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Swift Mission Director's Status Reports from the First Year of the Swift Mission

This log details the first year of operations with the Swift satellite. The log was started as as way to inform the public and the science community about the status of Swift in the early days of the mission. Now that Swift is well into normal operations, the published papers and articles provide a much better description of Swift's status than a log could. The log is therefore retired, and preserved here for historical purposes.

To find out the latest on Swift's performance and discoveries, see the Swift Newsletter (general public) or the Swift Results page (published papers and press info). To see the latest changes in Swift operations, go to the Swift Big Events page.

November 9, 2005

Swift's record of achievement is getting to the point where only highlights can fit into a brief report. I believe it's fair to say that every pre-launch predicted advance in GRB science has been achieved by Swift, within the first year after launch. In just ten months of operation we have discovered the farthest GRB ever seen, identified counterparts to short GRBs, discovered new GRBs at a rate of 100 per year, and explored a brand-new time interval in GRB light curves (which revealed the unpredicted phenomena of GRB flares and rapid X-ray afterglow declines).

Popular recognition also has been coming to the Swift team, as the magazine 'Popular Science' picked Swift as one of its "Best of What's New" award winners for 2005. Discover magazine has included Swift discoveries on several occasions, including the December issue which quotes Dave Burrows.

Kim Page has collected the following statistics on the allocation of Swift observing time. Since the start of normal operations on April 5 to November 2, we have divided our time as follows:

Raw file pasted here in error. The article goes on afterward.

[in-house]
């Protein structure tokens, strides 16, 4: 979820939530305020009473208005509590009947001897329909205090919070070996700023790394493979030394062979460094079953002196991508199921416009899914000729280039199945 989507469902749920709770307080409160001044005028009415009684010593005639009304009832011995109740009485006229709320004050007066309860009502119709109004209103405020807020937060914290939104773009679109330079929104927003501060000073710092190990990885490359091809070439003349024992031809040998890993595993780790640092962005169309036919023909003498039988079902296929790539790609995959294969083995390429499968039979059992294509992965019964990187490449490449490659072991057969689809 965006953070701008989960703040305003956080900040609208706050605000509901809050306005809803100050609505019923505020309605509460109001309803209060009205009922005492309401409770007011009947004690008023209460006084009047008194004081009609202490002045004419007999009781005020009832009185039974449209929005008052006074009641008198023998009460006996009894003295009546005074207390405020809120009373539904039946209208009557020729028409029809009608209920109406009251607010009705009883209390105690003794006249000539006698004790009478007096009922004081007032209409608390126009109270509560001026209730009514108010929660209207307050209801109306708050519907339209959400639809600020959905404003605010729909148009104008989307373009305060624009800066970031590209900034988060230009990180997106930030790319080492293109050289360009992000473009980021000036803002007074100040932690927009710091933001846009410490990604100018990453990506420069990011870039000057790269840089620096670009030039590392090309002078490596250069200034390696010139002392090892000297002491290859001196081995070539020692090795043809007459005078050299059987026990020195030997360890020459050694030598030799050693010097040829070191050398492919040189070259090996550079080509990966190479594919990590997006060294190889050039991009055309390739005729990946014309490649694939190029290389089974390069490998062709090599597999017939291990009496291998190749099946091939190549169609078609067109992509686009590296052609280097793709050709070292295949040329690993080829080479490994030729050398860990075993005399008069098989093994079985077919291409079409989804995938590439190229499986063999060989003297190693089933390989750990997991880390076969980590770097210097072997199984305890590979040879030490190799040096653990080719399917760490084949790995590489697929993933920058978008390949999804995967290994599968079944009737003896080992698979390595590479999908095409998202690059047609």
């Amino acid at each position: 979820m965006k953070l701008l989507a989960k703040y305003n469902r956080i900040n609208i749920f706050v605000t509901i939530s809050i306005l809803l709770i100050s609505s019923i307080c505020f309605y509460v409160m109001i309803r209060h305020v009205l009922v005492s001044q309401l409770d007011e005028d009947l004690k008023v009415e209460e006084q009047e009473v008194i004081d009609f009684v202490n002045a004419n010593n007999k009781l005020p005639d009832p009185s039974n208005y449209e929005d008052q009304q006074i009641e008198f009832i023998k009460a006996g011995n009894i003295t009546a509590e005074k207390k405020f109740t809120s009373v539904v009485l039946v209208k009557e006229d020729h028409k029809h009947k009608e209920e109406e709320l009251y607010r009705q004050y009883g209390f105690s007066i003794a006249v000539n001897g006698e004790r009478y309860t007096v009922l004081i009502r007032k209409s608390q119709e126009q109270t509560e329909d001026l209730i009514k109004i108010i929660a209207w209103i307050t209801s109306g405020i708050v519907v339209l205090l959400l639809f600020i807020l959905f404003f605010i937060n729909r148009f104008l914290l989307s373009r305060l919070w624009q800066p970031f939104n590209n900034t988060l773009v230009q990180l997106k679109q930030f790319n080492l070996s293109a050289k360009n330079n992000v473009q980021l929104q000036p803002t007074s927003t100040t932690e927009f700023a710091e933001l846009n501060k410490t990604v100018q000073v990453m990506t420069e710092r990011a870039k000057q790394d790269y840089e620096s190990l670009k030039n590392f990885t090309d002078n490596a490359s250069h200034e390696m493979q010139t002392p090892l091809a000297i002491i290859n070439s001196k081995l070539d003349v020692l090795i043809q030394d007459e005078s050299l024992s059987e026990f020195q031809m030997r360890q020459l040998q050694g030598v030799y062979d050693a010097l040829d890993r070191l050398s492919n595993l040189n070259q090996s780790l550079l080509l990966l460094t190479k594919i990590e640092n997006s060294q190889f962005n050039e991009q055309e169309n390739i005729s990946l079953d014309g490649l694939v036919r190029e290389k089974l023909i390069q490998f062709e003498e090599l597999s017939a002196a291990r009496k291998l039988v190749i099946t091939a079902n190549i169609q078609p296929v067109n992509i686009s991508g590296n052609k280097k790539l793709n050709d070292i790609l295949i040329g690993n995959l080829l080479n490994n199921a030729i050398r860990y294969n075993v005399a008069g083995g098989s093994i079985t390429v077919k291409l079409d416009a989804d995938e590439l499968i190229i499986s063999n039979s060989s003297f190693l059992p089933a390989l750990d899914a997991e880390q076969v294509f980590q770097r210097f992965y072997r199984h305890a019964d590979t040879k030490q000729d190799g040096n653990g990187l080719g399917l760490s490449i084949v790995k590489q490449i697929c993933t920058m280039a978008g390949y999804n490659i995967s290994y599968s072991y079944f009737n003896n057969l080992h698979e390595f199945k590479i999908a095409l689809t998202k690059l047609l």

GRBs - new, followup, ToOs:     64.0%
    Calibration targets:            7.8%
    Non-GRB ToOs:                   7.3%
    Fill-in Targets:                15.6%
    SAA cold points/ non-science:   5.3%
On the technical side, the observatory and the instruments continue to work well. We have adjusted the operating parameters on the spacecraft and UVOT instrument, and nearly eliminated UVOT instrument safing. (Prior to the changes UVOT was inadvertently reducing high voltage because of single sample errors on its safety circuit line, and the observatory was acquiring targets with errors in the range of 6 to 12 arc minutes when rare combinations of large slews were occurring during eclipse time periods.)

Swift has conducted about 20,000 successful slews to targets, and the Flight Operations and Science Operations teams have continuously operated Swift for nearly one year. The latest Flight Dynamics Facility has provided updated orbital lifetime predictions for Swift, and even with the 90% pessimistic predictions we are now hoping for Swift to remain in orbit up to 2022. We are conducting analysis to see what lifetime limiters may pertain for this extended life.

Looking forward to the first birthday of the Swift observatory, and many happy returns in the future!

Looking for older log entries? Log entries are archived at the end of each month and can be found in our log archives.